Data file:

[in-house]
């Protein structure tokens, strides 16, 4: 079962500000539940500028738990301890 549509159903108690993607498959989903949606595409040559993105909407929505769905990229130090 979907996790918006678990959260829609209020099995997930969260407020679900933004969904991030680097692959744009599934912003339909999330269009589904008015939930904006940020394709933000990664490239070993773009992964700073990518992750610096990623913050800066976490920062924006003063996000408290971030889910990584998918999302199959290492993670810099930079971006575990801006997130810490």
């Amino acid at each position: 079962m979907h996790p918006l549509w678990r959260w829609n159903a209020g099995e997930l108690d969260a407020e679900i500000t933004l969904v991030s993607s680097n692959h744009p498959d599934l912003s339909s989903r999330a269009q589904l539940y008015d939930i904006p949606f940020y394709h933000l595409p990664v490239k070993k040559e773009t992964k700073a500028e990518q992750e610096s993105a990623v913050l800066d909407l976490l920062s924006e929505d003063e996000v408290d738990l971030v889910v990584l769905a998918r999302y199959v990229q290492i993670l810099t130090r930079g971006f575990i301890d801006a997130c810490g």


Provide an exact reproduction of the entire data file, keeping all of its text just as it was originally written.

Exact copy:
[in-house]
């Protein structure tokens, strides 16, 4: 079962500000539940500028738990301890 549509159903108690993607498959989903949606595409040559993105909407929505769905990229130090 979907996790918006678990959260829609209020099995997930969260407020679900933004969904991030680097692959744009599934912003339909999330269009589904008015939930904006940020394709933000990664490239070993773009992964700073990518992750610096990623913050800066976490920062924006003063996000408290971030889910990584998918999302199959290492993670810099930079971006575990801006997130810490």
């Amino acid at each position: 079962m979907h996790p918006l549509w678990r959260w829609n159903a209020g099995e997930l108690d969260a407020e679900i500000t933004l969904v991030s993607s680097n692959h744009p498959d599934l912003s339909s989903r999330a269009q589904l539940y008015d939930i904006p949606f940020y394709h933000l595409p990664v490239k070993k040559e773009t992964k700073a500028e990518q992750e610096s993105a990623v913050l800066d909407l976490l920062s924006e929505d003063e996000v408290d738990l971030v889910v990584l769905a998918r999302y199959v990229q290492i993670l810099t130090r930079g971006f575990i301890d801006a997130c810490g």